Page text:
births, four, five, ten, twenty, thirty, forty, fifty, one hundred, one
thousand, one hundred thousand, many aeons of cosmic contraction, many aeons of
cosmic expansion, many aeons of cosmic contraction and expansion,
[recollecting], ‘There I had such a name, belonged to such a clan, had such an
appearance. Such was my food, such my experience of pleasure and pain, such the
end of my life. Passing away from that state, I re-arose there. There too I had
such a name, belonged to such a clan, had such an appearance. Such was my food,
such my experience of pleasure and pain, such the end of my life. Passing away
from that state, I re-arose here.’ Thus he recollects his manifold past lives
in their modes and details. Just as if a man were to go
from his home village to another village, and then from that village to yet
another village, and then from that village back to his home village. The
thought would occur to him, ‘I went from my home village to that village over
there. There I stood in such a way, sat in such a way, talked in such a way,
and remained silent in such a way. From that village I went to that village
over there, and there I stood in such a way, sat in such a way, talked in such
a way, and remained silent in such a way. From that village I came back home.’
In the same way — with his mind thus concentrated, purified, and bright,
unblemished, free from defects, pliant, malleable, steady, and attained to
imperturbability — the monk directs and inclines it to knowledge of the
recollection of past lives. He recollects his manifold past lives… in their
modes and details.

“With his mind thus concentrated, purified, and bright,
unblemished, free from defects, pliant, malleable, steady, and attained to
imperturbability, he directs and inclines it to knowledge of the passing away
and re-appearance of beings. He sees — by means of the divine eye, purified and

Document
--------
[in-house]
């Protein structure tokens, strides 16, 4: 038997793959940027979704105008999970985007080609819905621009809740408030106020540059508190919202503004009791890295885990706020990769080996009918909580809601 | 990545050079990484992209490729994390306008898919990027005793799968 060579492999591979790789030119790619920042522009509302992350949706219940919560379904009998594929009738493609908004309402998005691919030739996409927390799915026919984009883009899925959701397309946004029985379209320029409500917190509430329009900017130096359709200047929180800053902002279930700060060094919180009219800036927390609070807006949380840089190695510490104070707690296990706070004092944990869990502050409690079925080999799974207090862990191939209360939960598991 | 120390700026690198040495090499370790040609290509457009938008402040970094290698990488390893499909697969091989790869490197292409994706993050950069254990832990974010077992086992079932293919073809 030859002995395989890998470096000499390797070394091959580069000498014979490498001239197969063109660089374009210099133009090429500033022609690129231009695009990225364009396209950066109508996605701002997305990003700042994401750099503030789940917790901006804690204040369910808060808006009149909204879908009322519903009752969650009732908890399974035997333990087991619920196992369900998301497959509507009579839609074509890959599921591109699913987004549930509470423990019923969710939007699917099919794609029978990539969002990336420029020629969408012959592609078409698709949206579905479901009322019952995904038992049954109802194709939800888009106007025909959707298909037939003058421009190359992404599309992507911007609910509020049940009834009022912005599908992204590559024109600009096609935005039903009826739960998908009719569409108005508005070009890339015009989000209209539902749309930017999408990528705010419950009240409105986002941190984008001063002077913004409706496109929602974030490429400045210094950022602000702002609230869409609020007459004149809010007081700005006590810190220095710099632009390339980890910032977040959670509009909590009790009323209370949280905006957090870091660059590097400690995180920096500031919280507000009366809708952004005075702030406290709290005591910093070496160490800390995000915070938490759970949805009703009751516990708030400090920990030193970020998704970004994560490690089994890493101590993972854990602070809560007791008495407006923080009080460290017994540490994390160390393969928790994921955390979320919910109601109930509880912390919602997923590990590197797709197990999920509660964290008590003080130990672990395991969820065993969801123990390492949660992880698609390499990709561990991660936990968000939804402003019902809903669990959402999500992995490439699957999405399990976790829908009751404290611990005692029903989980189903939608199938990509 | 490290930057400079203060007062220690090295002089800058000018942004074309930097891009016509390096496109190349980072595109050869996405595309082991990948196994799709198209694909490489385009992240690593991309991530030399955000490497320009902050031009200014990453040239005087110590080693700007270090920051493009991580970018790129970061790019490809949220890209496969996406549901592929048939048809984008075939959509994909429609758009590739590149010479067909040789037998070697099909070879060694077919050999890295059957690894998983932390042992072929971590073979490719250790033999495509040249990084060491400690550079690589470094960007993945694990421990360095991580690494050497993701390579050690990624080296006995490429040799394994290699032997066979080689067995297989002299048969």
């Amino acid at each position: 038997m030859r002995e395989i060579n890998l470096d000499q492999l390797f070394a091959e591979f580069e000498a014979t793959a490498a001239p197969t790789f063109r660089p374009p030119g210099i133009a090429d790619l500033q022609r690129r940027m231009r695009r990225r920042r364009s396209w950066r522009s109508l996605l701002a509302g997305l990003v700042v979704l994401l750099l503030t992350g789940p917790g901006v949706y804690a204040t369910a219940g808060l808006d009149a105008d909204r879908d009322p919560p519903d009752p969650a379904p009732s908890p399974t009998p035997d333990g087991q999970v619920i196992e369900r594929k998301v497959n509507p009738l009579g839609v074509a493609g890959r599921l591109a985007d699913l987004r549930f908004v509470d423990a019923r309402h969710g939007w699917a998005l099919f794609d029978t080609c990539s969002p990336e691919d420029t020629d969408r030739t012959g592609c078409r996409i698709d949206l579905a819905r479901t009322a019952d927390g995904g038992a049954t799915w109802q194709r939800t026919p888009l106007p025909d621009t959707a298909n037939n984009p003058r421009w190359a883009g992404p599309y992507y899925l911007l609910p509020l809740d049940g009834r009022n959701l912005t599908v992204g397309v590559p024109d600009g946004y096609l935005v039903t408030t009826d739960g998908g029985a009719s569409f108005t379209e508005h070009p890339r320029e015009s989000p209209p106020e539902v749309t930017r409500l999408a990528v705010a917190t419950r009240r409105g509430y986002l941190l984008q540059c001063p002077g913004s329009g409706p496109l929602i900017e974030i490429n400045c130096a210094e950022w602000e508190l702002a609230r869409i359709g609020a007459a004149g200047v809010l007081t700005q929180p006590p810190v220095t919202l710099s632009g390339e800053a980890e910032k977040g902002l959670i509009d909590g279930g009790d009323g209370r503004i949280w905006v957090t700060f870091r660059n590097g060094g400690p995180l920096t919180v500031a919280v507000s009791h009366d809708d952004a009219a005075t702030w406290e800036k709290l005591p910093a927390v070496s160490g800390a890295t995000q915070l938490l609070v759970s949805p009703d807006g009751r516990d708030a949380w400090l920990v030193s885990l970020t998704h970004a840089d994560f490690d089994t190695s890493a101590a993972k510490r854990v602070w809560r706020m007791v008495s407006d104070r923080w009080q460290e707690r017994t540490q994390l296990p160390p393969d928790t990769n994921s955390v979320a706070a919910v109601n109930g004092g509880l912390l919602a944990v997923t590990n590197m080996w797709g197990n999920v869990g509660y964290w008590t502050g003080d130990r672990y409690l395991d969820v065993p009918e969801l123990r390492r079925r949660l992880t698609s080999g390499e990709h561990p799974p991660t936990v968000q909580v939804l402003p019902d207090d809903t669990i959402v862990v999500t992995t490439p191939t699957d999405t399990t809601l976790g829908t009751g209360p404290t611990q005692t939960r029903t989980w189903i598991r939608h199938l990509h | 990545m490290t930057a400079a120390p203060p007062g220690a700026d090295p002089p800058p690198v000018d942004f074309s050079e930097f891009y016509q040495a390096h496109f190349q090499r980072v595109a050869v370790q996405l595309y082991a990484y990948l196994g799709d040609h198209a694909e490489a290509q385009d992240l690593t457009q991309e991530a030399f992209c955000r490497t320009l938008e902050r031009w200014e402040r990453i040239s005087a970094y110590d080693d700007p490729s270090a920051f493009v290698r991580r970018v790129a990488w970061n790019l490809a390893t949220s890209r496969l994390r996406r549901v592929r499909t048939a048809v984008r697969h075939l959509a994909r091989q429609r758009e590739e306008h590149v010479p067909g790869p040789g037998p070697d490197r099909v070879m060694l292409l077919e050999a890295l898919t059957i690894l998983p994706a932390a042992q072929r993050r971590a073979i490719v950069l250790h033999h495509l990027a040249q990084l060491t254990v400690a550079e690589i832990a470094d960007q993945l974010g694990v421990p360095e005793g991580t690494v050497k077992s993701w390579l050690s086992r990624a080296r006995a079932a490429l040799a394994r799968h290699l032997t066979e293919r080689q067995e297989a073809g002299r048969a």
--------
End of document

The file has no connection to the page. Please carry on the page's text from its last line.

surpassing the human — beings passing away and re-appearing, and he discerns
how they are inferior and superior, beautiful and ugly, fortunate and
unfortunate in accordance with their kamma: ‘These beings — who were endowed
with bad conduct of body, speech, and mind, who reviled the noble ones, held
wrong views and undertook actions under the influence of wrong views — with the
break-up of the body, after death, have re-appeared in the plane of
deprivation, the bad destination, the lower realms, in hell. But these beings —
who were endowed with good conduct of body, speech, and mind, who did not
revile the noble ones, who held right views and undertook actions under the
influence of right views — with the break-up of the body, after death, have
re-appeared in the good destinations, in the heavenly world.’ Thus — by means
of the divine eye, purified and surpassing the human — he sees beings passing
away and re-appearing, and he discerns how they are inferior and superior,
beautiful and ugly, fortunate and unfortunate in accordance with their kamma. Just as if there were a tall building in the central square
[of a town], and a man with good eyesight standing on top of it were to see
people entering a house, leaving it, walking along the street, and sitting in
the central square. The thought would occur to him, ‘These people are entering
a house, leaving it, walking along the streets, and sitting in the central
square.’ In the same way — with his mind thus concentrated, purified, and
bright, unblemished, free from defects, pliant, malleable, steady, and attained
to imperturbability — the monk directs and inclines it to knowledge of the